New illustrated book highlights America’s response to the Holocaust
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New illustrated book highlights America’s response to the Holocaust

The book, written for young adults, reveals what the United States did — and didn't — do to help Jews in Europe during the 1930s and '40s.

Cover of “America and the Holocaust” (Art by Frederick Carlson)
Cover of “America and the Holocaust” (Art by Frederick Carlson)

A new illustrated book published in Pittsburgh aims to combat bigotry and hate, while telling the story of what the United States did — and didn’t — do for European Jews during the Holocaust.

Barbara Burstin, a local historian who teaches at both the University of Pittsburgh and Carnegie Mellon University, wrote the 16-page script for the book, “America and the Holocaust,” hoping “it might appeal to young people,” she said.

Burstin also launched a website,, to promote the book, which is written for middle- and high-school students.

She said the Holocaust and America’s response is “a subject I care about and know about,” and she wrote the book as a way to reach a broader audience.

The story is told through the characters of two modern-day students bouncing through the events of the 1930s and 1940s, interacting with key players as the story of the Holocaust unfolds.

“It seemed the logical thing — that’s something I wanted right away,” Burstin said. “And I wanted one to be a Black student to make this more than a Jewish issue … the message is, ‘Combat bigotry.’ Clearly, antisemitism is expressed. But it’s not exclusive.”

Burstin paired up with illustrator Frederick Carlson, a Carnegie Mellon alum and former illustration professor who was the first illustrator from outside New York City to be elected president of the National Graphic Artists Guild.

Carlson said “America and the Holocaust” — which runs 32 pages, some of them densely designed and lavishly illustrated — is less of a comic book or a graphic novel than it is an “illustrated book.”

“I said, ‘Look this is a time-travel novel — by the end of the book, these are kids of today,’” Carlson explained. “Every page has ethical questions posited. You could spend weeks and weeks and weeks reading through this.”

That’s true: The book encompasses a great level of nuance and detail, offering social and political commentaries from the period, as well as details some middle- or high-school history books on the subject might omit.

“Barbara’s very discerning about getting into the issues,” Carlson said.

Carlson, who cites Jack Kirby and Golden Age Marvel illustrators as influences, used photos he took of two Gateway High School track athletes — real life teens Emma Sandor and Omarion Davidson — as inspiration. He then built the book around their interactions with the content. At one point, Davidson even asks FDR a press-conference-style question.

The illustration portion of the project took four months.

One thing the book seeks to show is how Hitler used the prejudices of Americans against the U.S. by flaunting the fact that Congressional leaders and members of FDR’s cabinet wouldn’t stop the Nazis’ persecution of the Jews, Carlson said.

“That was one of the things I was glad we were able to unveil,” Carlson said. “I think Barbara did a great job walking people through the ‘30s and ‘40s.”

Now, it’s Classrooms Without Borders’ turn at the bat.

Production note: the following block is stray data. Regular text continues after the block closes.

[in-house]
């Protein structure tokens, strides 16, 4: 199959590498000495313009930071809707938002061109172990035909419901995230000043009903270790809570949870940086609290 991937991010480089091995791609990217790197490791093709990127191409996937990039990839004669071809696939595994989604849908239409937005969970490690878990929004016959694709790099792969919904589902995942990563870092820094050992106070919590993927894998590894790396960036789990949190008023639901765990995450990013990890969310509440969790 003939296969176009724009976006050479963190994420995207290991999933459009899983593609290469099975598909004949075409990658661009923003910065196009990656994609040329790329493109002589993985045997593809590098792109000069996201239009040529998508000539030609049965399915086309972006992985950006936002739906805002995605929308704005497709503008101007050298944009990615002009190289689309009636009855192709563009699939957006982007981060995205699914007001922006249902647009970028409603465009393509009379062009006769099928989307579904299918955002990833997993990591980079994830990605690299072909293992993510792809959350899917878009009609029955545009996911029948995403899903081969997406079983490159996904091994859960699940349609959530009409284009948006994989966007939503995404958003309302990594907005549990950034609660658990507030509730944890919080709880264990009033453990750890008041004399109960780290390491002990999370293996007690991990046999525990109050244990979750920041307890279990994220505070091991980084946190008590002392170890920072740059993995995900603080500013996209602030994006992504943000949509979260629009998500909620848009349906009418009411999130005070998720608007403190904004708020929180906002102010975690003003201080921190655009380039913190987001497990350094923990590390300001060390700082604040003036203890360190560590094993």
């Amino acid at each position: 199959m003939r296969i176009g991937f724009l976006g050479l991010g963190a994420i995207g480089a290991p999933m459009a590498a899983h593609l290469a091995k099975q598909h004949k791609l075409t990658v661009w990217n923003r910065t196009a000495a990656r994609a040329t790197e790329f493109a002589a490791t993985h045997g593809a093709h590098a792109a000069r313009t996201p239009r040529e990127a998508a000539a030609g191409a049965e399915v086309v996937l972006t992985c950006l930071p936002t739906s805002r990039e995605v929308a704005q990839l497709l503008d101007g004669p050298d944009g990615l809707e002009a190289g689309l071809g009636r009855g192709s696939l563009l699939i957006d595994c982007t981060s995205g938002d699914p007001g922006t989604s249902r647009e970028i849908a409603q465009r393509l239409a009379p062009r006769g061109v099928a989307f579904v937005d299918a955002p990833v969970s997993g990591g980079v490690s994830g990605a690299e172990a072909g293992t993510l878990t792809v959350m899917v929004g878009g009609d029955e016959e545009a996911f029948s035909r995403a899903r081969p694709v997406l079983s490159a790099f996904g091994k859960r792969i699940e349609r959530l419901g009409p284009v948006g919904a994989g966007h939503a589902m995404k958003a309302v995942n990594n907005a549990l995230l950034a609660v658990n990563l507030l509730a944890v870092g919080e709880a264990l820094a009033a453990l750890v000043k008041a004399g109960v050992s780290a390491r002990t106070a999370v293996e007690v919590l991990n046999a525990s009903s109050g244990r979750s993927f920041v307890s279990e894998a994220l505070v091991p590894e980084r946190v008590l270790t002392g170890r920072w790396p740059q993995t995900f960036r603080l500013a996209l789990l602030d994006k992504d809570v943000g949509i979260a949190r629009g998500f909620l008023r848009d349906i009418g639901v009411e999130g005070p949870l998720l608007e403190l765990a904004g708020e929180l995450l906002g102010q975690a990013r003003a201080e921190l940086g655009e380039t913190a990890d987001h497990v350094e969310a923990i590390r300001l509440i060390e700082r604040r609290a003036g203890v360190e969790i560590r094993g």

The Pittsburgh-based nonprofit has worked with Stockton University historian Mary Johnson on a curriculum guide area teachers can use to further delve into the book as teaching material. The goal? For students to look for trends in events occurring locally and globally — as in the book — but also for those students to “become instruments for change,” according to Ellen Resnek, Classrooms Without Borders’ educational programs and outreach manager.

“This is something we do on a regular basis,” Resnek told the Chronicle. “One of the things that sets CWB apart is we ensure there are historians working on these curriculum guides so we can guarantee the historical accuracy as well.”

To that end, Johnson and the team have created a guide chock-full of primary references — things like newspaper clippings from the era, transcriptions of speeches and letters, such as one from Albert Einstein to First Lady Eleanor Roosevelt — to aid teachers as they work through the material in class, Resnek said.

“If educators want to expand this into a learning unit, they can,” she said.

The guide will be available for a free download, with registration, on CWB’s website. The group also plans to distribute hard copies of the book and its accompanying curriculum guide.

The Holocaust Center of Pittsburgh also will be distributing copies of the book to teachers in 13 local districts, according to Lauren Bairnsfather, the Holocaust Center’s executive director.

“[Burstin] had so much to teach and, really, a concern that if she doesn’t teach it, who will learn? And she thought, ‘Why stop locally?’” Bairnsfather told the Chronicle.

Bairnsfather said historical depictions of the U.S. involvement in World War II typically focus on battlefield heroism.

“That’s part of the story but there’s a lot more,” she said. “In what ways did American not help the Jews — then and now?”

Burstin is the author of five books, including “Steel City Jews 1840-1915,” “Steel City Jews in Prosperity, Depression and War 1915-1950,” and “After the Holocaust: The Migration of Polish Jews and Christians to Pittsburgh after World War II.”

This tome, she admits, is a bit different.

“I’m trying to get this book into the hands of educators,” Burstin said, “where it can benefit people with something that’s an entry point into the Holocaust — from an American perspective.” PJC

Justin Vellucci is a freelance writer living in Pittsburgh.

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